Voltaire: A Life



by Ian Davidson


This is a fascinating account of the life of Francois Marie Arouet, better known as the 18th-century French writer Voltaire, called the Father of the Enlightenment because of his belief in tolerance and freedom of speech.



Voltaire in winter: engraving by J. Taylor

(Mary Evans Picture Library)

Davidson’s prose is unstuffy and
 very readable; the account is also much enhanced by his inclusion of extracts from Voltaire’s letters and of black and white photos of portraits and sculptures. 

It is a very entertaining book that feels almost like reading about a modern-day celebrity as we hear about Voltaire’s love affairs and sex life, diet, spending habits, illnesses and fears. Although I recommend the book I feel it is too detailed and dense for reading groups to tackle.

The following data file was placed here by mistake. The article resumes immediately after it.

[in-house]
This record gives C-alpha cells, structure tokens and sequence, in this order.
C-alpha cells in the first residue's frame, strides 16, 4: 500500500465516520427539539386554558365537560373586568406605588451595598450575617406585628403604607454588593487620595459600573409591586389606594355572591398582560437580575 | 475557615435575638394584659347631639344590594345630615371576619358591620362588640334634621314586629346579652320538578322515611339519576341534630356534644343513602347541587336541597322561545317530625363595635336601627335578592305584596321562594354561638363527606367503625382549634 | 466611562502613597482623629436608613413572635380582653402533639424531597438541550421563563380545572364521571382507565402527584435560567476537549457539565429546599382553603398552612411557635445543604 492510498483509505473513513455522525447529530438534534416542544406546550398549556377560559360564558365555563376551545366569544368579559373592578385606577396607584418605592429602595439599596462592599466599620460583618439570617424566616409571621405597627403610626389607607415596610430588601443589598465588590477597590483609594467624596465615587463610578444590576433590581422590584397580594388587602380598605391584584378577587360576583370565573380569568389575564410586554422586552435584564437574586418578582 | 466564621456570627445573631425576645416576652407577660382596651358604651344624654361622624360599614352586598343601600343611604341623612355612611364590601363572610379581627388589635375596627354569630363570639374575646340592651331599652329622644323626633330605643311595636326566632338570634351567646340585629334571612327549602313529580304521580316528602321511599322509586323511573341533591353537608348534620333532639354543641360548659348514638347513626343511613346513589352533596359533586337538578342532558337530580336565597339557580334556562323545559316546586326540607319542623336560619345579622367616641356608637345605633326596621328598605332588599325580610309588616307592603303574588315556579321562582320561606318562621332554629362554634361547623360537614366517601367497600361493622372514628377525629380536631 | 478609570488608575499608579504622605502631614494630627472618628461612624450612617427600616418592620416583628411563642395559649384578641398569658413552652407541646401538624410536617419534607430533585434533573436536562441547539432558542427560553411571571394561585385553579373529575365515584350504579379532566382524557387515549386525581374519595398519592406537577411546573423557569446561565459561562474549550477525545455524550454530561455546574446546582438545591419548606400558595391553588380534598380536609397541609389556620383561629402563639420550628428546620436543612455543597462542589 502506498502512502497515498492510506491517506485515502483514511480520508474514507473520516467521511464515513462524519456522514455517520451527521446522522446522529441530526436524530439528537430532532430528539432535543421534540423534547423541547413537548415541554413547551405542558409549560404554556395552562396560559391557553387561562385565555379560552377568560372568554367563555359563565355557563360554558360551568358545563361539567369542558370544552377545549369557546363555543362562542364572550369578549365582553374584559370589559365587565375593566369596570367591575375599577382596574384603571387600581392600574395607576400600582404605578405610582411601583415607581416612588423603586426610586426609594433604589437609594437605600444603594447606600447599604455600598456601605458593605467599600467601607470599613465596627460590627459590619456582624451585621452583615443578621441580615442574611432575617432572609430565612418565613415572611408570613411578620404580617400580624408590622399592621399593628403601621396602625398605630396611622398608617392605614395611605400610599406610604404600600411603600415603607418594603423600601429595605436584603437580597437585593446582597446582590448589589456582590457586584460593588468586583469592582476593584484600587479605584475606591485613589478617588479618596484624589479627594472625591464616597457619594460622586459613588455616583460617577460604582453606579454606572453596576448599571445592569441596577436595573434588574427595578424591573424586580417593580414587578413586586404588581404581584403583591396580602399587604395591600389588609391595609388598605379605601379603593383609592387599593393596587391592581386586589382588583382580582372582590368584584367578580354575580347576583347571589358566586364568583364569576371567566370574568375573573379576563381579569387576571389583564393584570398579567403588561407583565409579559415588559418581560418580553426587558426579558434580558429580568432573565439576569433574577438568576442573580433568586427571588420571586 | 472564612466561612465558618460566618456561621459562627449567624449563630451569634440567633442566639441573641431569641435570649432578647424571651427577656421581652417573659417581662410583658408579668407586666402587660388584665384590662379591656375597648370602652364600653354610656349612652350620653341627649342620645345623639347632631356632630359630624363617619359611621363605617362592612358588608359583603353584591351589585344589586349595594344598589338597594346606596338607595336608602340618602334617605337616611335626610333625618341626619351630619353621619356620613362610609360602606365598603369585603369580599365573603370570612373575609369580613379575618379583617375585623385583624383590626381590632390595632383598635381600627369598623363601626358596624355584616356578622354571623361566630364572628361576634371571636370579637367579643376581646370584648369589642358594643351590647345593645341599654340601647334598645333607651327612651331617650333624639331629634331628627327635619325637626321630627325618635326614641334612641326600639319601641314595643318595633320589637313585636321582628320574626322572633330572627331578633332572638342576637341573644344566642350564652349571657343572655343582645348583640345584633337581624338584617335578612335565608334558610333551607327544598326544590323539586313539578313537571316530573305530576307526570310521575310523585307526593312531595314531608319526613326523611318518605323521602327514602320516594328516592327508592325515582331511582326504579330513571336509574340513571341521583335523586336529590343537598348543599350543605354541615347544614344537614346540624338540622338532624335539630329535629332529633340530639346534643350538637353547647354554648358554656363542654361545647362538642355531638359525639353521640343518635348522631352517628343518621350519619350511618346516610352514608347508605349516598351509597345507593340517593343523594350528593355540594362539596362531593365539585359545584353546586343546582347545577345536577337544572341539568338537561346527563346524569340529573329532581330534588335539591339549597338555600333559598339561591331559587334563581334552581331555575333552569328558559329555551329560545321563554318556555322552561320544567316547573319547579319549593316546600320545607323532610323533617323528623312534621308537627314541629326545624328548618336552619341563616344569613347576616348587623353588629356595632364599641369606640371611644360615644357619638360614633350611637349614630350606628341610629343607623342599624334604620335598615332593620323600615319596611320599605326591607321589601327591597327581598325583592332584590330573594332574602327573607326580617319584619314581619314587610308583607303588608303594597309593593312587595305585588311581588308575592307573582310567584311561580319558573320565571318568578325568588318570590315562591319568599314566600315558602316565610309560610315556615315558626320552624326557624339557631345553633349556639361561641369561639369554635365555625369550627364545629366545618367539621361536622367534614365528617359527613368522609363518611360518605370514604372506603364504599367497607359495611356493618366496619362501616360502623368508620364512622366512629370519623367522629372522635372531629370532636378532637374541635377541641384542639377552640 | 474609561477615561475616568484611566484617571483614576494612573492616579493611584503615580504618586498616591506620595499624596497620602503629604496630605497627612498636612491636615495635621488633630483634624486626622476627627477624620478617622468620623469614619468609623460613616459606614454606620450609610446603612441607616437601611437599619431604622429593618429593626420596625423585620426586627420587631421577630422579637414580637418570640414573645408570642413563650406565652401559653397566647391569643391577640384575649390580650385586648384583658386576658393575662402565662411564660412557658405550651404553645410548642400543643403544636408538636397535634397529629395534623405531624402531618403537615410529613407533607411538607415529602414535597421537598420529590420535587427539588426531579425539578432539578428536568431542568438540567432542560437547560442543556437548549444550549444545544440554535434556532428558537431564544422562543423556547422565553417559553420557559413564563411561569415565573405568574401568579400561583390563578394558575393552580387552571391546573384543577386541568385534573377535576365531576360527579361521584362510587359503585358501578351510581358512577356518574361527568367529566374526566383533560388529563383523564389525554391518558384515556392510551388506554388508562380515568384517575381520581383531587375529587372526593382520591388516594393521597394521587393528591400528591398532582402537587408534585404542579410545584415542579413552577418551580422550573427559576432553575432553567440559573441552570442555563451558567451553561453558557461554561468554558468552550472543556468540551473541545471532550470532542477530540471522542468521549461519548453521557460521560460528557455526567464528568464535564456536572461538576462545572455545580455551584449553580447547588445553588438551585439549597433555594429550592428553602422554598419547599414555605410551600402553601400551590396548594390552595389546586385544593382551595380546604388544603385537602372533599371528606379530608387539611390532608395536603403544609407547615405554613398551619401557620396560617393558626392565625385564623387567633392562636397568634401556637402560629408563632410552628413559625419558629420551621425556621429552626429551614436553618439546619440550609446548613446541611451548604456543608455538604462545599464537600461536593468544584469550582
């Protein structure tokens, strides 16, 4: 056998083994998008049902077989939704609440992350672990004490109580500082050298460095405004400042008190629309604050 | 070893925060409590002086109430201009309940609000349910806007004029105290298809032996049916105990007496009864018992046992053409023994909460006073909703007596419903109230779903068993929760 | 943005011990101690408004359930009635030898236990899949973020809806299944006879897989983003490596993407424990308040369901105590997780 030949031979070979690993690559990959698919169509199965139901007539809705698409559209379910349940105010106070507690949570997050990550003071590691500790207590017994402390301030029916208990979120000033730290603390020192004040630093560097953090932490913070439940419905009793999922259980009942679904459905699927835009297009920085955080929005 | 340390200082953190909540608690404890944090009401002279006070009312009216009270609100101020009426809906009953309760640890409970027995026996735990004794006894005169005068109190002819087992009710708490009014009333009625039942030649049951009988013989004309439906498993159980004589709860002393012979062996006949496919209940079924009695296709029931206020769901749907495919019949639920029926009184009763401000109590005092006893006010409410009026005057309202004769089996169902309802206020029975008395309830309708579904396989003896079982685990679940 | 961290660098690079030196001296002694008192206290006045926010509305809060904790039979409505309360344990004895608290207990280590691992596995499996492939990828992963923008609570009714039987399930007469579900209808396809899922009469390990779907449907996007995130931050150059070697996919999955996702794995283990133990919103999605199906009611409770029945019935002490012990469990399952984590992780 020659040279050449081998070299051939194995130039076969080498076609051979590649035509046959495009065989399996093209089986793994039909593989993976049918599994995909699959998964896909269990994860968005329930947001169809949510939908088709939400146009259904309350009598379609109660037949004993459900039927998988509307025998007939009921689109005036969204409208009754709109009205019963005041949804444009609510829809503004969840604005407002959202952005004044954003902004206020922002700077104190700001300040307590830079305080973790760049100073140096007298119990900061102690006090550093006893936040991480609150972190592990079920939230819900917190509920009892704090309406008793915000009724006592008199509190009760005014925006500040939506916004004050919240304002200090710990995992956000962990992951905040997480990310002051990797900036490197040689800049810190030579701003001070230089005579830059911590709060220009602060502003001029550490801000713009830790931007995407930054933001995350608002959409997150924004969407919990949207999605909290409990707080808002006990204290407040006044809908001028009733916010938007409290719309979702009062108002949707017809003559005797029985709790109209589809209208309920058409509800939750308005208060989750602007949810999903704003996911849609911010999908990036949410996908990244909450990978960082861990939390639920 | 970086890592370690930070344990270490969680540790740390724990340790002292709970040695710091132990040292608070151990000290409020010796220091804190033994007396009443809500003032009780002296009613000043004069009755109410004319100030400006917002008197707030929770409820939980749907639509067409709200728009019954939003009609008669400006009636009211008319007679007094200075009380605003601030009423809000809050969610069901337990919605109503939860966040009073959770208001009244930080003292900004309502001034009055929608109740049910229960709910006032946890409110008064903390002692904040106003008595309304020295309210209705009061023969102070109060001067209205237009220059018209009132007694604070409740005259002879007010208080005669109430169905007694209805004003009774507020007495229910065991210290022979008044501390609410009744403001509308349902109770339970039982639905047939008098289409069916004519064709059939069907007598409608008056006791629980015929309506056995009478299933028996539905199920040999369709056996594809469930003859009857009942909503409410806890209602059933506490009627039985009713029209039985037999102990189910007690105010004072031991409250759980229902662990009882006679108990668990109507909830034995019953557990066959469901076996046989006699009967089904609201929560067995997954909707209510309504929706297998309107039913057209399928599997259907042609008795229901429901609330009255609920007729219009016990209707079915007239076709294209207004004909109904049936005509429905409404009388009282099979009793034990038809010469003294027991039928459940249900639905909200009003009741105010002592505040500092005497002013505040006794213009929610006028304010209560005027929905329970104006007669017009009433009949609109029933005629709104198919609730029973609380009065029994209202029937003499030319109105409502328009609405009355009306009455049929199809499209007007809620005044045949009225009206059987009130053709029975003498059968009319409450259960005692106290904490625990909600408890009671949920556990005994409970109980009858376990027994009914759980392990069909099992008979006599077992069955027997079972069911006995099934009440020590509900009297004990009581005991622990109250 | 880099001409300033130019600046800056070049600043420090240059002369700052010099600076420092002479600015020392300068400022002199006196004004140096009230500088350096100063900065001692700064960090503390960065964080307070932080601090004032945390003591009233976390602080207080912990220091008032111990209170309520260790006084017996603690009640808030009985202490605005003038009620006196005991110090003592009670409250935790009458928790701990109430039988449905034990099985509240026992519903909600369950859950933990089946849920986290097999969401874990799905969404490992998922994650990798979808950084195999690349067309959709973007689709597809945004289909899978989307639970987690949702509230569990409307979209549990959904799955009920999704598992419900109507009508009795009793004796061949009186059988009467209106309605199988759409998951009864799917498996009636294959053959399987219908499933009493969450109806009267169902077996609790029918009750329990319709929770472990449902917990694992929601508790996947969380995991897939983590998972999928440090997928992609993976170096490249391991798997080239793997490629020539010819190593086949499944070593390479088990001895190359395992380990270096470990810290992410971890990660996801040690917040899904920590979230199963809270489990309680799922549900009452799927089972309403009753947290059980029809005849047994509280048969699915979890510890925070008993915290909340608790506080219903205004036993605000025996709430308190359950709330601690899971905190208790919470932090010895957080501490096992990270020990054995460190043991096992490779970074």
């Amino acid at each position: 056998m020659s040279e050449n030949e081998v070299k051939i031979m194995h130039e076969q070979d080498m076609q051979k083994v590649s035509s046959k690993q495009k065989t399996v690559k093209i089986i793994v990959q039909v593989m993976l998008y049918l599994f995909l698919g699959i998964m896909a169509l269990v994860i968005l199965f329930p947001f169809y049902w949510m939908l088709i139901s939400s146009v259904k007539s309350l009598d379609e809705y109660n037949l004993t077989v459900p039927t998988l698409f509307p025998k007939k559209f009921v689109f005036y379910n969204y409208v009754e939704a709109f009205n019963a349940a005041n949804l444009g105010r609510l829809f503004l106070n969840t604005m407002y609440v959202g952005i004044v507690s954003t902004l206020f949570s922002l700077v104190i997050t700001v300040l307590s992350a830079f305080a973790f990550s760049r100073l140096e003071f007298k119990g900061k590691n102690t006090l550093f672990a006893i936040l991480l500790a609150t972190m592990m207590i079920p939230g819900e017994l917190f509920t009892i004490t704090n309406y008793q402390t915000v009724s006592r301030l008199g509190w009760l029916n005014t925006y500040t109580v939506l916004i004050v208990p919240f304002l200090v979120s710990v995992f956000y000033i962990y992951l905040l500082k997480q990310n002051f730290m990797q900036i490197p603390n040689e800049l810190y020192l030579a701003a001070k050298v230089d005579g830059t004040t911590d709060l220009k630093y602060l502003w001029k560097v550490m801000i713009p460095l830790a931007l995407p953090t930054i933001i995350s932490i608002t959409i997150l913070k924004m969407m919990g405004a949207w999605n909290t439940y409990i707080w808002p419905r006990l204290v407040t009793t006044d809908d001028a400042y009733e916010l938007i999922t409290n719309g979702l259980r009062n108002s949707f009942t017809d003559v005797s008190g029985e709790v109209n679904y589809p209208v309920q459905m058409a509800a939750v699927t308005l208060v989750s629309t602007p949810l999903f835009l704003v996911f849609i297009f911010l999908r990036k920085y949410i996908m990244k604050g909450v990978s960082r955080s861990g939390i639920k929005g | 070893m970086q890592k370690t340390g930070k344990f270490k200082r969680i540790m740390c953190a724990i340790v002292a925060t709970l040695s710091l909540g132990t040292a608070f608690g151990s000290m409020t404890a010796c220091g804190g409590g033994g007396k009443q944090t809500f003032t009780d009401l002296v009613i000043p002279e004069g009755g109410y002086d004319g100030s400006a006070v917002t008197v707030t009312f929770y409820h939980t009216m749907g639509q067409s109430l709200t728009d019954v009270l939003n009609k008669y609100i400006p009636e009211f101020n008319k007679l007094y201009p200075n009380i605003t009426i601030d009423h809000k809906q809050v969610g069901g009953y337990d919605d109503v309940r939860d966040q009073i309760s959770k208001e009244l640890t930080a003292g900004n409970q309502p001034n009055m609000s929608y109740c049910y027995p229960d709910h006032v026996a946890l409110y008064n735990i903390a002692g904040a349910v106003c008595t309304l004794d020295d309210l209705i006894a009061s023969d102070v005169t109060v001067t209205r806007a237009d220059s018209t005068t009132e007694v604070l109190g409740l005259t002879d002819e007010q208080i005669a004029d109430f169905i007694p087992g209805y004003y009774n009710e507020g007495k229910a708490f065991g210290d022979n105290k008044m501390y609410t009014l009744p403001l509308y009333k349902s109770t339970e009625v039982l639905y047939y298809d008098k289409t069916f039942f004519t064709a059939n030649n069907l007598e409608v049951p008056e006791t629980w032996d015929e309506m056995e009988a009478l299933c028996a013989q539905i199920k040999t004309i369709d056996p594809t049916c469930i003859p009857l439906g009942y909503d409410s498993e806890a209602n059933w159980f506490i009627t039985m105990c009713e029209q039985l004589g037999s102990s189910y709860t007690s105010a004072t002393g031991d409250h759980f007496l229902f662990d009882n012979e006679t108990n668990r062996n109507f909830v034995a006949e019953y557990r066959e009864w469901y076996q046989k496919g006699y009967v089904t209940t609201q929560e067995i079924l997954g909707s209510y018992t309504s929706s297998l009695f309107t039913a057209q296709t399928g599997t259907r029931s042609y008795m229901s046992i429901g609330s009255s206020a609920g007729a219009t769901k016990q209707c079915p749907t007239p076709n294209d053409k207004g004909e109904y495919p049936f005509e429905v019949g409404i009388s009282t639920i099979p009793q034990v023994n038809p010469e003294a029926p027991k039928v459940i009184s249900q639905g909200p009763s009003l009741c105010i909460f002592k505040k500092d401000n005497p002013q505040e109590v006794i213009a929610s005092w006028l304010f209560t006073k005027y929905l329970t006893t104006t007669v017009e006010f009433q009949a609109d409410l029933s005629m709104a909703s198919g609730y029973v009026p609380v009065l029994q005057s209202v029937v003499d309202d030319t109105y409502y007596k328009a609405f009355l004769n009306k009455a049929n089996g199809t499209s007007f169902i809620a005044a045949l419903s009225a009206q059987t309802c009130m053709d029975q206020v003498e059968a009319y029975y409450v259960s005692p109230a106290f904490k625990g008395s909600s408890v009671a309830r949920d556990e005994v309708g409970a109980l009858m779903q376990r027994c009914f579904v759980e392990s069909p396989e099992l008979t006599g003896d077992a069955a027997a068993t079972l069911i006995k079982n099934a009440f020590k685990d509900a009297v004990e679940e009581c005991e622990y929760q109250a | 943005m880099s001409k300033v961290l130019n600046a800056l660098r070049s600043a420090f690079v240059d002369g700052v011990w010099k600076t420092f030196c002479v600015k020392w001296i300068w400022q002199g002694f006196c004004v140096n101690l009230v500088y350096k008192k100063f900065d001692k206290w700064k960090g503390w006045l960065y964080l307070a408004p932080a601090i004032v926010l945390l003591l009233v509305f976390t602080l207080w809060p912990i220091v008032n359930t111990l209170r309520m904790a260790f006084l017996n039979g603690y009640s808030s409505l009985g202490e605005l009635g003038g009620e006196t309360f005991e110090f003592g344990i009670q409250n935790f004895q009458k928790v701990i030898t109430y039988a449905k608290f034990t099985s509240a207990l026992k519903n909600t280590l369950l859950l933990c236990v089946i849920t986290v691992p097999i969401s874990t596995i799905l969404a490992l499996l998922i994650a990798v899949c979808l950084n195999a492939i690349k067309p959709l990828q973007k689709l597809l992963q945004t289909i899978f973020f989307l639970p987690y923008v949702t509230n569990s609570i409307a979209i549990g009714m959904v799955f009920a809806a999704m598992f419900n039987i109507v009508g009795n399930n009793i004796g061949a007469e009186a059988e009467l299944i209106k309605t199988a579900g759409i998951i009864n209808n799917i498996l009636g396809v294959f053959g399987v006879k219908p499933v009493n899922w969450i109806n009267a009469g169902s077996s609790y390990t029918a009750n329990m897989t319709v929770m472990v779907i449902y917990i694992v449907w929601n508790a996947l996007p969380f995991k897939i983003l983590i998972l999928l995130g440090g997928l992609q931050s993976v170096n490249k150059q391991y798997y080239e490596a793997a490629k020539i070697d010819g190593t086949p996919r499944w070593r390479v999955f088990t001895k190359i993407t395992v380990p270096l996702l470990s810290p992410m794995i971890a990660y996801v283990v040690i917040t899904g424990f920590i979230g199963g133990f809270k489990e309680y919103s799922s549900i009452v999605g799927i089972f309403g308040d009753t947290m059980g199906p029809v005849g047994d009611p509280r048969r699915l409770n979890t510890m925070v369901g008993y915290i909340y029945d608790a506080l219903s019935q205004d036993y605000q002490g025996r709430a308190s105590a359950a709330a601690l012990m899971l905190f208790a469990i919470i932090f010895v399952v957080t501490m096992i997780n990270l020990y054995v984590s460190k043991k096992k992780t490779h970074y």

Gwenda Major



Voltaire in 1732: engraving by Ficquet after Maurice Quentin de La Tour

Ian Davidson’s book is a thorough, chronological account of Voltaire’s life
and reveals a complex, contradictory 
man. Voltaire was often sickly, a bit of a hypochondriac and possibly depressive; he had frequent rivalries with other writers and was constantly at odds with the repressive French state under Louis XV, which led to imprisonment and exiles lasting years in England, Holland and Geneva.



The Bastille: detail from the Turgot map of Paris, 1736

(Houghton Library, Harvard University)

Voltaire is best known now for his entertaining satire on the philosophy of optimism Candide, but he was constantly reinventing himself – classical playwright, satirist, obsequious courtier, financier, businessman and finally champion of human rights and campaigner against miscarriages of justice.



Published by Profile Books